This decision is underpinned by the current macroeconomic forecast, presented in August, and by an assessment of information obtained since the current forecast was prepared. According to the current forecast, inflation will be above the Czech National Bank’s 2% target for the rest of this year. It will return to the target at the monetary policy horizon and remain close to the target during 2020. Consistent with this outlook is a continued rise in interest rates towards their long-run neutral level. At its meeting today, the Bank Board assessed the risks to the current inflation forecast at the monetary policy horizon as being balanced and insignificant.
The changes in the outlook for foreign variables are negligible. The forecast for consumer and producer prices this year is slightly lower, as is the outlook for foreign economic activity. In the longer term, expected foreign developments are virtually unchanged. The market outlook for the Brent crude oil price is almost unchanged as well. The euro-dollar exchange rate is marginally weaker over the entire forecast horizon than expected in the current forecast.
Following a temporary decline in July, domestic annual inflation rose again in August. Overall, it was only slightly below the forecast. Food price inflation was substantially lower than forecasted. Core inflation, by contrast, was higher than predicted. Fuel prices maintained their high growth rate and were only slightly below the forecast. In line with the forecast, growth in administered prices gradually accelerated further.
The growth of the Czech economy slowed in line with the forecast in Q2 and was only marginally lower than forecasted. As expected, fixed investment and household consumption were still the biggest contributors to GDP growth. The contribution of government consumption was also positive, though rather smaller than expected. Conversely, additions to inventories and net exports dampened GDP growth. Their deviations from the forecast largely offset each other.
Monthly indicators suggest continued solid economic growth in Q3. Sustained high consumer confidence and strong growth in household income continue to be reflected in rising retail sales. Industrial production and construction output have also recorded buoyant growth over the last two months.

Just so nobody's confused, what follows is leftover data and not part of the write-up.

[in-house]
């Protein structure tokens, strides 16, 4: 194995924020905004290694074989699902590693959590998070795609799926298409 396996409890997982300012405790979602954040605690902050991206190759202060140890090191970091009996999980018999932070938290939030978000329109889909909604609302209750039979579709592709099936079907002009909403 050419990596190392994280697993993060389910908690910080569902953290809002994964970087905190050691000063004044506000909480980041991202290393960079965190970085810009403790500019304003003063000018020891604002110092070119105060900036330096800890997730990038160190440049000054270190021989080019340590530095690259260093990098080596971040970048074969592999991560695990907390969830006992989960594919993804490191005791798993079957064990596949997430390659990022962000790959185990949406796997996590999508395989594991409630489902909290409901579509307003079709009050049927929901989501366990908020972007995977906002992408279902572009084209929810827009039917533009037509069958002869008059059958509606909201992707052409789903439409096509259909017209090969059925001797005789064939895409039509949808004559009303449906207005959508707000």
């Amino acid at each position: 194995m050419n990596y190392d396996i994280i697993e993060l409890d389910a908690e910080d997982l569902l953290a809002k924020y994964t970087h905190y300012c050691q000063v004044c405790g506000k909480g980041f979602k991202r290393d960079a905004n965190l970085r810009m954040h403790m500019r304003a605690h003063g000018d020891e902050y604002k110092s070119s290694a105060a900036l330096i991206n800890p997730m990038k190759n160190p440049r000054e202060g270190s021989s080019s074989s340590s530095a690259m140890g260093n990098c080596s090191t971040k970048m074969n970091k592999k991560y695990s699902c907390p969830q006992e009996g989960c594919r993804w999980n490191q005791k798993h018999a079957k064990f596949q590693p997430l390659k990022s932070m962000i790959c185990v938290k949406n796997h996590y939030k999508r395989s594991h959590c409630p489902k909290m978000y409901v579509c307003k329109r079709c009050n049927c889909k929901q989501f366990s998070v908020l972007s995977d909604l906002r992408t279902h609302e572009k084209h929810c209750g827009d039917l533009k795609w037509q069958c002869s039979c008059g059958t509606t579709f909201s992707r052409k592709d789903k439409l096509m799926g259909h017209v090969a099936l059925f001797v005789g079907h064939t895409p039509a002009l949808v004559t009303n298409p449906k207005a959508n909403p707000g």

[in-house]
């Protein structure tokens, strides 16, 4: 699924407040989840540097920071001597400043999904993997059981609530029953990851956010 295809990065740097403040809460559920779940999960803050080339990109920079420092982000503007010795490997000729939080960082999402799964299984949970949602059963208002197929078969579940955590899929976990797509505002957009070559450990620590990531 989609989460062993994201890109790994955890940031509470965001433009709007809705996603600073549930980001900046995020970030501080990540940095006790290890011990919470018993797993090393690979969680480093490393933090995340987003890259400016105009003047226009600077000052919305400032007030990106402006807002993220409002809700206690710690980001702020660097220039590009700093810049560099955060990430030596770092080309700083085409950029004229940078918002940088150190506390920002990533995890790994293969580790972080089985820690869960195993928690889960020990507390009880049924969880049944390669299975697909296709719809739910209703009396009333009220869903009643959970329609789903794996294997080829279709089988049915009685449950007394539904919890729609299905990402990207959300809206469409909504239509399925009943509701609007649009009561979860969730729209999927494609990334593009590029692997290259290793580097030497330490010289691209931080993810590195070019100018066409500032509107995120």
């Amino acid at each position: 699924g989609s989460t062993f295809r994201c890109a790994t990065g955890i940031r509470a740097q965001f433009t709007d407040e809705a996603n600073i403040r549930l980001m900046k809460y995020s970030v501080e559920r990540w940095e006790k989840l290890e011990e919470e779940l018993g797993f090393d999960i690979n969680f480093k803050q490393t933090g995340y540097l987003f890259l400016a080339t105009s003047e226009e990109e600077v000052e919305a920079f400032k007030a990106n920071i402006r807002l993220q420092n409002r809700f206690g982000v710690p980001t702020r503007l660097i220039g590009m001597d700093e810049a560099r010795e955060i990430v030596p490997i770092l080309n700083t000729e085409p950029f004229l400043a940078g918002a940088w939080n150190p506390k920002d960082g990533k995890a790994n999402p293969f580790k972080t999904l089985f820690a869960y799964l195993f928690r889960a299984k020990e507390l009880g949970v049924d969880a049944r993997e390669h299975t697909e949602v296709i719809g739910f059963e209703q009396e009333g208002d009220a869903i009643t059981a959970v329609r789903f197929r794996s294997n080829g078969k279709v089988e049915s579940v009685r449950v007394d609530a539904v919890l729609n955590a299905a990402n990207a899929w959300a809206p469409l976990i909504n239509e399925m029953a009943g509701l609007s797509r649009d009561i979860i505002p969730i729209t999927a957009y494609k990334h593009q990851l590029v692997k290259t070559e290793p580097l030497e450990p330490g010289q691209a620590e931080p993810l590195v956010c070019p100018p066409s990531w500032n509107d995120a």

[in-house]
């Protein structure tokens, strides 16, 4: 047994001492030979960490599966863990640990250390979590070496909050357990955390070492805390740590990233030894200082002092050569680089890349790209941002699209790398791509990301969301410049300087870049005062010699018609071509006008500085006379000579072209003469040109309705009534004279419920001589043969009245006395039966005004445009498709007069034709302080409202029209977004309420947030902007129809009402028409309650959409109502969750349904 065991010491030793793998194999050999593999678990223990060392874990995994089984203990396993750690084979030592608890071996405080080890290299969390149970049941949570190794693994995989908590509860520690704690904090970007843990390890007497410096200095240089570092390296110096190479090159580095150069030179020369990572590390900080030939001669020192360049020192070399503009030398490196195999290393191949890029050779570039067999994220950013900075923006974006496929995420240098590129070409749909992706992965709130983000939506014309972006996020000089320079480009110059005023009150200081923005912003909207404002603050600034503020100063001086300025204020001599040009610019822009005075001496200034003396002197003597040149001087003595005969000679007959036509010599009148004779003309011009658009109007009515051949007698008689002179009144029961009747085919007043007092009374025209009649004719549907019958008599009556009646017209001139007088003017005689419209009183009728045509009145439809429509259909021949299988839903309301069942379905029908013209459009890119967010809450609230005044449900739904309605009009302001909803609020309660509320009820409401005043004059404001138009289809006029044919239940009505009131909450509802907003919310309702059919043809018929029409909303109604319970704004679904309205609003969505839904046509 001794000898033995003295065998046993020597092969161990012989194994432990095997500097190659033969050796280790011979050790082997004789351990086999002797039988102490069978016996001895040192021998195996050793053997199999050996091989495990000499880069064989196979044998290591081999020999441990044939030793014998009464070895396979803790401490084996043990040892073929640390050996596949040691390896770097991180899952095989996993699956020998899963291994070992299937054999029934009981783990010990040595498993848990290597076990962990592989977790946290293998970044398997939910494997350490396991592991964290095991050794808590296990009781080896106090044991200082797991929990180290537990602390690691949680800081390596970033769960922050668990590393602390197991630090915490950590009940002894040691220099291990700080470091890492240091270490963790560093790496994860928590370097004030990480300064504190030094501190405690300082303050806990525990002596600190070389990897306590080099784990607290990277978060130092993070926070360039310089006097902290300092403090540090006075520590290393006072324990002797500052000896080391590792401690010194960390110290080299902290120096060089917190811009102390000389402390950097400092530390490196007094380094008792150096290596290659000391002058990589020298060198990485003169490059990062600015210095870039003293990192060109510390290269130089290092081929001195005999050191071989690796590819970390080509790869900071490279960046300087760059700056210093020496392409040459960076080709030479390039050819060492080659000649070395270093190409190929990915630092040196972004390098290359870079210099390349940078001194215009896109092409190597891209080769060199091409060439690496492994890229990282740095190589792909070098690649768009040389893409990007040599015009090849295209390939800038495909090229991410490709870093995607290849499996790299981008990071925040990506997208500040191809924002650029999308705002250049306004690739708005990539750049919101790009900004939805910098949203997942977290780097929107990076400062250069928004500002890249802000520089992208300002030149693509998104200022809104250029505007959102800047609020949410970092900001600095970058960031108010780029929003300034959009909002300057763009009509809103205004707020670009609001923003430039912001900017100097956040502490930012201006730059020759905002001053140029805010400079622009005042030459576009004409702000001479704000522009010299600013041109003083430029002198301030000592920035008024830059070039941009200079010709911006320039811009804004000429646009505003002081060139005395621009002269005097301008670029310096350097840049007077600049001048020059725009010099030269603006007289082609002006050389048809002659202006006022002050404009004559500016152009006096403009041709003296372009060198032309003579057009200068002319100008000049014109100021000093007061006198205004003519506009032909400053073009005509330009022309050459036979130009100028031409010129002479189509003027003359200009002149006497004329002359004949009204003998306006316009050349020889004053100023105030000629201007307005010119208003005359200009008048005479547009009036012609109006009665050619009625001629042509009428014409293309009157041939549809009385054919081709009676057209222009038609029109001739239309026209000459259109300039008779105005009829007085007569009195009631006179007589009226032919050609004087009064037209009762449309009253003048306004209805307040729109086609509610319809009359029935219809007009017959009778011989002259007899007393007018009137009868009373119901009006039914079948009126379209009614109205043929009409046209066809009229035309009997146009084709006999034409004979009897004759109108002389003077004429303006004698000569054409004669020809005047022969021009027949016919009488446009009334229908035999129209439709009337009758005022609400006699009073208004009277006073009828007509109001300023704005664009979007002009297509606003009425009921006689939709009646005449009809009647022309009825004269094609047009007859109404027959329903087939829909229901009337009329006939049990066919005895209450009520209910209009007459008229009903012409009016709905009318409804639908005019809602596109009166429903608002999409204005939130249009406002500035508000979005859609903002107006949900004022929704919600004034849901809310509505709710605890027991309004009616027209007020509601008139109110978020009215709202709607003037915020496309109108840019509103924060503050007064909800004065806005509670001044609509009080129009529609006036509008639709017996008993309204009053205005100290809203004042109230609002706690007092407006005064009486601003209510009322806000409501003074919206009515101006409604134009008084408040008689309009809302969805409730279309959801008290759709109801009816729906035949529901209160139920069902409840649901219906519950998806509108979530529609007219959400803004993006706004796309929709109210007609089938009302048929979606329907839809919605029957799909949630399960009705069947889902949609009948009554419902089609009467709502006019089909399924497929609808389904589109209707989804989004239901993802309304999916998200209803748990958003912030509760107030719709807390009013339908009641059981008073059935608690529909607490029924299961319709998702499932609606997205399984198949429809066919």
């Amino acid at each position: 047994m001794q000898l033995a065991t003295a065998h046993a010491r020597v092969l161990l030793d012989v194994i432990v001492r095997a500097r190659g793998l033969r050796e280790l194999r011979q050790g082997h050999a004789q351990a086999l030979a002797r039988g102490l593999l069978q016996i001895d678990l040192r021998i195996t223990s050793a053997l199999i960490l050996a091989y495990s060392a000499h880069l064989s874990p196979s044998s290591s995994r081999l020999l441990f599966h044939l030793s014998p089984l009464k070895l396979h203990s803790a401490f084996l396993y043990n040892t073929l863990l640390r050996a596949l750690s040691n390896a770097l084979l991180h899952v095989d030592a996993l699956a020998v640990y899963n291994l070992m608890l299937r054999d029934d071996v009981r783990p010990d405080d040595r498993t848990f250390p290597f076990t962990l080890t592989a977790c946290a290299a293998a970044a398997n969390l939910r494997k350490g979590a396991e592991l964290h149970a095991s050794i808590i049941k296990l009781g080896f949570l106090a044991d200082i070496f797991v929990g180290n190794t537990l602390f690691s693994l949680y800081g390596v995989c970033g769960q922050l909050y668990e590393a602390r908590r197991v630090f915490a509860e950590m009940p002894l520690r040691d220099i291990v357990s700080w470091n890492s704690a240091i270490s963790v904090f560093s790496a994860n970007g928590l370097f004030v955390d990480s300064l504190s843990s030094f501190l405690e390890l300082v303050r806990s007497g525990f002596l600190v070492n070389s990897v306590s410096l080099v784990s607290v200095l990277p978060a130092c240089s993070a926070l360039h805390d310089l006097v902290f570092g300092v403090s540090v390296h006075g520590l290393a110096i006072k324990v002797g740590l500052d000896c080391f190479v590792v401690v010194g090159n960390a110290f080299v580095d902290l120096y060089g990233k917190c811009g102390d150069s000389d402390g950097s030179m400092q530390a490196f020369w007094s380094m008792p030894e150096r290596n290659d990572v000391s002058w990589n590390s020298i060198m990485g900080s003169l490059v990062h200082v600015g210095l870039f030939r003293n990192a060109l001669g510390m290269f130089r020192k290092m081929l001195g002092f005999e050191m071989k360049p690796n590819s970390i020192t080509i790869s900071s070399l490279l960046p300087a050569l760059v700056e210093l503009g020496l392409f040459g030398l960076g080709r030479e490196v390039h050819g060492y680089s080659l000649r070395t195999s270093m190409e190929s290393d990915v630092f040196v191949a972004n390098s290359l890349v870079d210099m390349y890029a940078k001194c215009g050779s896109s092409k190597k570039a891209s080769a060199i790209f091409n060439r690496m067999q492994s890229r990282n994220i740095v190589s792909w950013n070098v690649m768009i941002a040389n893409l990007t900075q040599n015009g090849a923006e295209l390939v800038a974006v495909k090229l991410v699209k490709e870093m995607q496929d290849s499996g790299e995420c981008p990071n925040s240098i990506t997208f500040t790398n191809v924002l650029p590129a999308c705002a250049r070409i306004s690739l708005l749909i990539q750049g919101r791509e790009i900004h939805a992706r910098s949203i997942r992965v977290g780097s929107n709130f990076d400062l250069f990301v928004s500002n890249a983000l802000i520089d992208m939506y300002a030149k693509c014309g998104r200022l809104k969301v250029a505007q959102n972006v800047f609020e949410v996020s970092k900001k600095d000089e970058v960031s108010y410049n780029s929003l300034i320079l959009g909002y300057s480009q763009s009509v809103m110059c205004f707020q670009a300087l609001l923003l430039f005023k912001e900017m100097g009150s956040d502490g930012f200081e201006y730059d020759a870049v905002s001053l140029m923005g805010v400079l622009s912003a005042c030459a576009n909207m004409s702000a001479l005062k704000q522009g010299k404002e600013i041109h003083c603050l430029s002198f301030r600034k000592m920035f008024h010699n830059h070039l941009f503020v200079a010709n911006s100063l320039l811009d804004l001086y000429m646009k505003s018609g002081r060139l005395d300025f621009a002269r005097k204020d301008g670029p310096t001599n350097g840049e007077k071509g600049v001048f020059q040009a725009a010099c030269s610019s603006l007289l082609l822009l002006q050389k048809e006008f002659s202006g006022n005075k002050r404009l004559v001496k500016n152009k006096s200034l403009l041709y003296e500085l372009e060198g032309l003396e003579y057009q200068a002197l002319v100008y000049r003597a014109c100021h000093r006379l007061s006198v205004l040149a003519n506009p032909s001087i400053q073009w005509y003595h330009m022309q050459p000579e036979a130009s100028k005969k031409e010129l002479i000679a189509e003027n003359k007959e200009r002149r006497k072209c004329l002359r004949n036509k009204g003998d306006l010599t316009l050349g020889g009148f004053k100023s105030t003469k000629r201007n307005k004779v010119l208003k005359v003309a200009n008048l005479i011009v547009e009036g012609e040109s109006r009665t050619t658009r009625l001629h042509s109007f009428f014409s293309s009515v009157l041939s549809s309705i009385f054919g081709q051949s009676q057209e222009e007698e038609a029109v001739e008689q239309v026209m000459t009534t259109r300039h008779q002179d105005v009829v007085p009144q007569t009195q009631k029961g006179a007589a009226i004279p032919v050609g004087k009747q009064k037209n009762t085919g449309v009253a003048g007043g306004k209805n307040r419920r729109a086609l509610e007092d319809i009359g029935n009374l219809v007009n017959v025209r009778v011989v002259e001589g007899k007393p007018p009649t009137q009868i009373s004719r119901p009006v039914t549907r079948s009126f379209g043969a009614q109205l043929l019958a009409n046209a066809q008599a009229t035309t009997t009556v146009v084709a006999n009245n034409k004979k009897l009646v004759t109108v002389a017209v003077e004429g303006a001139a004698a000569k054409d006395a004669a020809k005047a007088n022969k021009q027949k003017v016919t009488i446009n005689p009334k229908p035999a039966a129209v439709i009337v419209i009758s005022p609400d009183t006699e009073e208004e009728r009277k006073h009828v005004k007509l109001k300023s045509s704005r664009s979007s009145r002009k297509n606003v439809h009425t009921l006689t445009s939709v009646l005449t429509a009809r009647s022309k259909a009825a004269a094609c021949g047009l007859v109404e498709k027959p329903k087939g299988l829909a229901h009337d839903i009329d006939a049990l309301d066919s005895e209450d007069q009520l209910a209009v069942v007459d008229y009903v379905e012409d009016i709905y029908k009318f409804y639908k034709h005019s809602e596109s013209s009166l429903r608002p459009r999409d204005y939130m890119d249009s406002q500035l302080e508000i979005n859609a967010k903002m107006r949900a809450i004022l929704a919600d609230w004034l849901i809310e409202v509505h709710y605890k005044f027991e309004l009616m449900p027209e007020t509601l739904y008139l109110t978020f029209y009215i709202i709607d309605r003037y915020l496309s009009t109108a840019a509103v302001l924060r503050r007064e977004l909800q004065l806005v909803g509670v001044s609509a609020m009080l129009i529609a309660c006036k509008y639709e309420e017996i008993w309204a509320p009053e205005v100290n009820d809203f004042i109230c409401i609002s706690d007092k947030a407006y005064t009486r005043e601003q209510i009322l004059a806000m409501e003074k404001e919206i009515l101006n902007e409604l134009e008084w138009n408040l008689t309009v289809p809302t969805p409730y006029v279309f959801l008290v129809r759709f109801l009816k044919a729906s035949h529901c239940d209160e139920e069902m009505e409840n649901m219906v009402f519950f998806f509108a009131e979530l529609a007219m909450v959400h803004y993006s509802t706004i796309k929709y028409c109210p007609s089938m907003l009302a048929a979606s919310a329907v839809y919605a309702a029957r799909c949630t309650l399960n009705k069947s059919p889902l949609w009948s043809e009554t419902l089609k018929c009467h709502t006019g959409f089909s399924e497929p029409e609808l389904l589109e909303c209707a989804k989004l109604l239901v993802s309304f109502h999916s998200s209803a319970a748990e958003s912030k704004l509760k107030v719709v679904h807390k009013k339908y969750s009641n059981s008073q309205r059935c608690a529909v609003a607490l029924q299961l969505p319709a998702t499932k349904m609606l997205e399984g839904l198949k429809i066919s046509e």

The labour market is still creating strong inflationary pressures in line with the forecast. Employment continued to go up in Q2. As expected, unemployment dropped only slightly. Labour shortages coupled with strong labour demand led to a further increase in job vacancies. Wage growth remained stable in line with the forecast. While wage growth fell slightly short of the prediction in market sectors, it exceeded it in non-market sectors.
After the August forecast was drawn up, the koruna initially weakened slightly against the euro but later strengthened again in the course of September. Its average level in Q3 so far is only marginally stronger than forecasted. The previous depreciation of the koruna was due to a decrease in financial investors’ confidence in emerging markets and continued growth in US interest rates. By contrast, the increase in domestic interest rates is fostering appreciation of the koruna.
To sum up the important facts about recent developments in the Czech economy, the current macroeconomic forecast is materialising.
The Bank Board assessed the balance of risks to the current inflation forecast at the monetary policy horizon as being balanced and the individual risks as being insignificant. However, there is still general uncertainty stemming from the growth in protectionist measures in global trade and from Brexit-related events."